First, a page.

But not LOLZ how these simpering interstitials punctuate cinema’s most poignant moments, from Nazi flashbacks to Austria’s smug-faced functionaries trying to rip apart Helen Mirren at every turn. For fuck’s sakes. What’s the point of them? To show his, what, human side? The human side of Ryan Reynolds is doing fine thank you very much as a champion of justice fucking fighting Austrian war pillagers. Hello!

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Otherwise, the movie’s a triumph. The power of the story, the backbone of the magnificent research in the book, and the fabulous acting yield true cinematic gold. Woman in Gold is priceless. I’m glad I saw it; I wish none of it had ever happened. I wish with all my heart that Helen Mirren’s character still lived in her beautiful home in Vienna with her father playing his cello and the Klimt portrait of her aunt still hanging above their fireplace. Gayly sipping Schnapps as the gentle snow falls outside their wide drawing room windows. No drama. The End.

So I guess hooray for a sort of semi-justice of how she got her painting back but not her original life? Like, hey Austria it’s cool you did the right thing in the end after you were kinda forced to but sorta chose to. PS when I come there, pls don’t steal my stuff and claim it’s yours. Kthanxbai.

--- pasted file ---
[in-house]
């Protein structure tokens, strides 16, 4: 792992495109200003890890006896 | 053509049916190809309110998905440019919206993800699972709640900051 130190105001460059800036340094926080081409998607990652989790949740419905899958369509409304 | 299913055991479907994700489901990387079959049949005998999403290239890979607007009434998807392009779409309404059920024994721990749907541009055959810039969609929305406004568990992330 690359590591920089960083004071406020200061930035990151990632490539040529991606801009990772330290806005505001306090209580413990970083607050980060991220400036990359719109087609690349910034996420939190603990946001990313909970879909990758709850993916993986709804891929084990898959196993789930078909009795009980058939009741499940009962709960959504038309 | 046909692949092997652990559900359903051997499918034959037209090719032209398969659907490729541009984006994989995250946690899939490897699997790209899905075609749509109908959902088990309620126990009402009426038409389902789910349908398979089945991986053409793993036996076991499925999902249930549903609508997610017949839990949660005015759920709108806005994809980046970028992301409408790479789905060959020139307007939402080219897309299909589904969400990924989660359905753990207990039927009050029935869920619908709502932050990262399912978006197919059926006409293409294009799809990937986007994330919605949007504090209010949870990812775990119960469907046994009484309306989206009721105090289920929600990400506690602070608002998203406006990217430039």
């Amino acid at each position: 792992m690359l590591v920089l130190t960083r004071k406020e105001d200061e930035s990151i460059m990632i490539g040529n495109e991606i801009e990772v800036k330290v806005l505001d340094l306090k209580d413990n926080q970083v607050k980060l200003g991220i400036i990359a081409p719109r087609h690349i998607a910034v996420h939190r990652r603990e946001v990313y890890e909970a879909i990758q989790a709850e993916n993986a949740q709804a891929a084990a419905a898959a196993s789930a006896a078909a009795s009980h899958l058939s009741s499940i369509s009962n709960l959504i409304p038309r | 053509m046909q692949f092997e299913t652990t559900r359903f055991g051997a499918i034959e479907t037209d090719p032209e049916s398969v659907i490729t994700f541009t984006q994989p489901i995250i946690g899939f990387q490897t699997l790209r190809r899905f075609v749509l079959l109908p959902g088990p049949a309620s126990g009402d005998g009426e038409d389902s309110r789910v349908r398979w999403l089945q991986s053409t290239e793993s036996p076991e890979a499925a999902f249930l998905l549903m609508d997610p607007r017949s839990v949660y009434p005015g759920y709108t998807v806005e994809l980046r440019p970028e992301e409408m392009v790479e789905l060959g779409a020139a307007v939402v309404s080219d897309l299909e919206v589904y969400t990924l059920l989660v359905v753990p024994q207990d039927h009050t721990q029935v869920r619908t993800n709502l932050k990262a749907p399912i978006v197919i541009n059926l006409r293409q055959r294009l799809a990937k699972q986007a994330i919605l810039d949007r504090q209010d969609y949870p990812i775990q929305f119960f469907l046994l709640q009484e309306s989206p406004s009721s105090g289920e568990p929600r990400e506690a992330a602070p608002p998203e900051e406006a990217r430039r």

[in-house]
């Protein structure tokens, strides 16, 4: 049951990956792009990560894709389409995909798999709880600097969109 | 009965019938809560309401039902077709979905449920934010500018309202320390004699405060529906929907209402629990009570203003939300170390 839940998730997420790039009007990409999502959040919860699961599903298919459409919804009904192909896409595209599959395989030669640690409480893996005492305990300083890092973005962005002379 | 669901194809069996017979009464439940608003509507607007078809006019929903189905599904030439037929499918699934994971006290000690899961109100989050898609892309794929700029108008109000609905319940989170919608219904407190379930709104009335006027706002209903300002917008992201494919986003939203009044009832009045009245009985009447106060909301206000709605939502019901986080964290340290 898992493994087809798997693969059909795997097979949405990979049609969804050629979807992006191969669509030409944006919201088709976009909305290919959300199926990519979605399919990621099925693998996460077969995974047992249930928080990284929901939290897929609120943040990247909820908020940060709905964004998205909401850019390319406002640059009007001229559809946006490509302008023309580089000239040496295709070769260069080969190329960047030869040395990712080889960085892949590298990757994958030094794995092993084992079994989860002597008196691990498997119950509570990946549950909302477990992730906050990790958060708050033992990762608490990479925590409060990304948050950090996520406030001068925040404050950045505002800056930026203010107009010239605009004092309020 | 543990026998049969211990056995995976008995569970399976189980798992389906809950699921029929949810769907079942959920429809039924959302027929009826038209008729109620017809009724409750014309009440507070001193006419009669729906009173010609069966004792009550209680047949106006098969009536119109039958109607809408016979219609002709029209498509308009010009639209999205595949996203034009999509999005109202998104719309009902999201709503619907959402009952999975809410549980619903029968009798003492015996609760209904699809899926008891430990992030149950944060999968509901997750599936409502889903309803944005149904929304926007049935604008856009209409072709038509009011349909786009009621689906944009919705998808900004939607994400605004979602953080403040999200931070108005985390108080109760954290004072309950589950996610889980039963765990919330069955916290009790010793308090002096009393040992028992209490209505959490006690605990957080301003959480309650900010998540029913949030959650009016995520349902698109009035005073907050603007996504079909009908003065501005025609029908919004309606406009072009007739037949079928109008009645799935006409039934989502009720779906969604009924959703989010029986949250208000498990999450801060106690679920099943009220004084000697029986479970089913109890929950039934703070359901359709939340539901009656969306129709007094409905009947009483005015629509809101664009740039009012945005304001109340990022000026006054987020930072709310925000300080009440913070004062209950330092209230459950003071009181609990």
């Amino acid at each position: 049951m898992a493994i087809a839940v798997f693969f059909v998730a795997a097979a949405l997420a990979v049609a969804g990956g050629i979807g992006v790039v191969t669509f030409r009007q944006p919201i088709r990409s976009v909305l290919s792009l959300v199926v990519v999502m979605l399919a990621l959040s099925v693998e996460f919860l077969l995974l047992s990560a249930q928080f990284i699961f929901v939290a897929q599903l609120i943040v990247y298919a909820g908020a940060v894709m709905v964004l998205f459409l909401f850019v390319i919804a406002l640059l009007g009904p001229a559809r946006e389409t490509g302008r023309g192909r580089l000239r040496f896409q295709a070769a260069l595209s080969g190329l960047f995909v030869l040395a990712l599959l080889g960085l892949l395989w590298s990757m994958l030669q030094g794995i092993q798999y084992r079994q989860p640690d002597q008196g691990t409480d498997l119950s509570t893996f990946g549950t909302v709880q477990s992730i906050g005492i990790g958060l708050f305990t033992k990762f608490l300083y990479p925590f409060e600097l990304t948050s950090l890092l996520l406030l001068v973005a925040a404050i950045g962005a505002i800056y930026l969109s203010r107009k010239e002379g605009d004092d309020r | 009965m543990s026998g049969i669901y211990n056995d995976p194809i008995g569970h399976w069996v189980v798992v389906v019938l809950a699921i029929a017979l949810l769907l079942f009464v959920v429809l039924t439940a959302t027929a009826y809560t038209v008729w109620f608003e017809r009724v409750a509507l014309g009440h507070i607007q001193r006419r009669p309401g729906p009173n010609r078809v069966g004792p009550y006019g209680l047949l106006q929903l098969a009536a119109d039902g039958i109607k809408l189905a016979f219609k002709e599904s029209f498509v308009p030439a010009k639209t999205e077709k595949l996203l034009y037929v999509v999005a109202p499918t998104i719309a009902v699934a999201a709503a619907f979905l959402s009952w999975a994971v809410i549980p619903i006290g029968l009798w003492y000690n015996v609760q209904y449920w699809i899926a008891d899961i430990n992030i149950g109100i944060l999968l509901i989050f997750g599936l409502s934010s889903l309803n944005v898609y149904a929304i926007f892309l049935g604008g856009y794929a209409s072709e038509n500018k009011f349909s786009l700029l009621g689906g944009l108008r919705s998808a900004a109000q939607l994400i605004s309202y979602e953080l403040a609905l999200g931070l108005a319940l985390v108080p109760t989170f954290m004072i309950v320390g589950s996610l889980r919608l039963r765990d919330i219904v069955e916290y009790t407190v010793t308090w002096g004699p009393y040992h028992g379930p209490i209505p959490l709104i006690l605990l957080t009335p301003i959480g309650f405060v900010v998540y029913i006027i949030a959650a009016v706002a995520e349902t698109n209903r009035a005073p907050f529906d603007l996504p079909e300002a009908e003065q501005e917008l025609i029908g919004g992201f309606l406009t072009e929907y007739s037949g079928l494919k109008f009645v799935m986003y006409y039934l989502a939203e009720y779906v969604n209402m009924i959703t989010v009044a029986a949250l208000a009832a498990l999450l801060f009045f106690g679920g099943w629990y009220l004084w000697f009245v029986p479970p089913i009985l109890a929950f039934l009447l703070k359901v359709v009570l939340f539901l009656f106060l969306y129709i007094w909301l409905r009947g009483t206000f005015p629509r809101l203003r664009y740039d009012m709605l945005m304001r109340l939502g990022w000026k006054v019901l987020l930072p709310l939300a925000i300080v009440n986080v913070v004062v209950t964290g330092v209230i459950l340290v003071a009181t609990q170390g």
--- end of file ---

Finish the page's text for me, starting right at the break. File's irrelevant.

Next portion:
RATING: 4 1/2 out of 5 people named Bloch or Block

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  1. Posted May 21, 2017 at 1:58 pm | Permalink

    Great movie, exposing the post-Nazi Austrian corruption and that hateful ‘expert’. Weird review :^x

  2. lauralei
    Posted May 3, 2015 at 8:57 pm | Permalink

    I enjoyed the movie, too, and cried my eyes out like a baby.

  3. Lisa
    Posted April 23, 2015 at 8:42 pm | Permalink

    Fantastic movie and although Helen was always amazing self, the actor that played her father, Allan Corduner was magnificent. I wanted to be a part of that family, and he set the tone of a household full of creative brilliance and a complete enveloping safe and loving environment. The scene where her aunt shares the story behind the masterpiece is riveting, and the scene where she says goodbye to her parents is devastating.

  4. Stephanie
    Posted April 16, 2015 at 3:25 pm | Permalink

    Daitchy my dove! Thank you for your comment! Sooooo gooooood….

  5. Posted April 16, 2015 at 3:08 am | Permalink

    Yeah you saw it!!! So good right?!!! I cried too.